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Supreme Court issues notice in appeal filed by Orissa Administrative Tribunal Bar Association

The Petitioners have submitted in the petition that Central government violating the provisions contained in the Administrative Tribunals Act, 1985 (AT Act) had issued a notification to abolish OAT by invoking Section 21 of the General Clauses Act, 1897 as AT Act does not provide any of such power.

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The Supreme Court has today issued notice in an appeal filed by the Orissa Administrative Tribunal Bar Association challenging the abolition of the Odisha Administrative Tribunal (OAT) by a notification dated August 2, 2019 issued by the Department of Personnel Training (DoPT). 

The bench of Justice L. Nageswara Rao, Justice Sanjiv Khanna and Justice B.R. Gavai observed that the present issue consists a question of law that must be decided and issued notice to the Government returnable within 8 weeks.

The petitioners submitted that the Central government has violated the provisions contained in the Administrative Tribunals Act, 1985 (AT Act) and had issued a notification to abolish OAT by invoking Section 21 of the General Clauses Act, 1897 as AT Act does not provide such power. 

This is not the first time the petitioners had approached the Court. The petitioner approached the concerned High Court regarding the same by filing a writ petition upon whose dismissal, the petitioners had approached the Apex Court.

BRIEF FACTS 

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The matter arose with the amendment to the Constitution of India with the Constitution (42nd Amendment) Act 1976. With this amendment, Parliament had inserted Article 323-A in the Constitution of India which states,

“Parliament, by law, may provide for the adjudication or trial by administrative tribunals of disputes and complaints with respect to recruitment and conditions of service of persons appointed to public services and posts in connection with the affairs of the Union or of any State or of any local or other authority within the territory of India or under the control of the Government of India or of any corporation owned or controlled by the Government.”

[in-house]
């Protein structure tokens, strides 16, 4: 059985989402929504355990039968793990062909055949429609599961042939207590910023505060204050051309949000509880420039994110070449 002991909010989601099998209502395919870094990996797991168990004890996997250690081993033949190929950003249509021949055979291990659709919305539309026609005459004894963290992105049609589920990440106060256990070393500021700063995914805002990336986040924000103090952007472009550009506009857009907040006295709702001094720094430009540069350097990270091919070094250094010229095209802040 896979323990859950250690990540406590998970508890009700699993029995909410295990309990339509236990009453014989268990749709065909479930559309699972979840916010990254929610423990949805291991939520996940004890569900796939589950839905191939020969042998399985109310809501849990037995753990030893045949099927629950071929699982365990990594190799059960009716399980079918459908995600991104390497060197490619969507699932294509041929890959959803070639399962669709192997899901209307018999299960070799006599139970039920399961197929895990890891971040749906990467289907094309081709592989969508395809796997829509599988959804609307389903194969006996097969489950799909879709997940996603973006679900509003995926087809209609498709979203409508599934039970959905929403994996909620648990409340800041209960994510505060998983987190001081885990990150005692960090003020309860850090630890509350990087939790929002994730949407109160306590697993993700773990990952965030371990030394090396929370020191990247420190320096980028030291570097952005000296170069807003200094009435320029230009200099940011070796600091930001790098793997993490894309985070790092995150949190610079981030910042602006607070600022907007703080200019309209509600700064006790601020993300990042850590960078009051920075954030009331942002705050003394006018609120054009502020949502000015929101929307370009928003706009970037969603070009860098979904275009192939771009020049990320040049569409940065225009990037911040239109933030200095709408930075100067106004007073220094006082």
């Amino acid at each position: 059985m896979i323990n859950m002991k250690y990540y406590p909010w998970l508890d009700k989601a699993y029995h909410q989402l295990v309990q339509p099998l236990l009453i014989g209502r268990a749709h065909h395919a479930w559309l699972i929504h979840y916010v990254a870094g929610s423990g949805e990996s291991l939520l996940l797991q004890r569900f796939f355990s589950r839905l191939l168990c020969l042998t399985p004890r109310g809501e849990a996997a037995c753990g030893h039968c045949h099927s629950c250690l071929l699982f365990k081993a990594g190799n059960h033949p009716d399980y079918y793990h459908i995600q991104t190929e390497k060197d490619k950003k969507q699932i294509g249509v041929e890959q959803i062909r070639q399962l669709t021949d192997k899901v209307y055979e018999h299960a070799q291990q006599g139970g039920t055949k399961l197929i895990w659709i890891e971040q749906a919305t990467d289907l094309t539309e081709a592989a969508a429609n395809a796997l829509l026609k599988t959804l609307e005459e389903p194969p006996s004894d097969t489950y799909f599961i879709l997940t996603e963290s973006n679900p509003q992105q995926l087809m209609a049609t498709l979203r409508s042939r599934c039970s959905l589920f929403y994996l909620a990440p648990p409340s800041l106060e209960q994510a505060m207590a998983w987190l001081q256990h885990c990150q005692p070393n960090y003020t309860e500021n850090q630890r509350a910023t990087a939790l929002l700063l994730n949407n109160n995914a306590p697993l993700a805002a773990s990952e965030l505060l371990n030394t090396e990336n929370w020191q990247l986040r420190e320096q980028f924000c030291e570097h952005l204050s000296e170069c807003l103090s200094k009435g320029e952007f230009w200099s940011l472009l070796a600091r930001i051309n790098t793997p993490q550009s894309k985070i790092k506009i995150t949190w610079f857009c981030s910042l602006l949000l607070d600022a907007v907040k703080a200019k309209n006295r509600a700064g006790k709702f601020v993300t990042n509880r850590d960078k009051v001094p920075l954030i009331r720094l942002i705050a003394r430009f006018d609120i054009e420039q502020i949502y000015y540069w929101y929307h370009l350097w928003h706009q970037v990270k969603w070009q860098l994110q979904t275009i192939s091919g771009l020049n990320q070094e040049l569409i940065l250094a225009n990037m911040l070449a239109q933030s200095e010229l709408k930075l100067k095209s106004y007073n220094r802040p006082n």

Further, Article 323-A (2) spells out what such a law made by the Parliament should provide for and Article 323-A (3) contains a non-obstante clause that states that the said provision would have effect notwithstanding anything contained in any other provision in the Constitution, or in any other law, for the time being in force. The Statement of Object and Reasons (SOR) appended to the 42nd Amendment Bill explained the objects of the insertion of Article 323-A of the Constitution of India being, inter alia, the reduction of “mounting arrears in High Court” and “to secure the speedy disposal of service matters”. 

Thus, in terms of Article 323-A (1) and (2) of the Constitution of India, the Parliament enacted the Administrative Tribunals Act, 1985 (AT Act) and it came into effect on 27th February, 1985. While Section 4 (1) of the AT Act talks of the establishment of the Central Administrative Tribunal (CAT), Section 4 (2) provides for the establishment of the State Administrative Tribunal (SAT). 

In Odisha, the Central Government established the OAT by a notification dated 4th July, 1986 published in the Gazette of India that starts functioning from 14th July, 1986. 

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Meanwhile, several writ petitions were filed in the High Court as well as the Supreme Court of India challenging the constitutional validity of Article 323-A as well as the provisions of AT Act.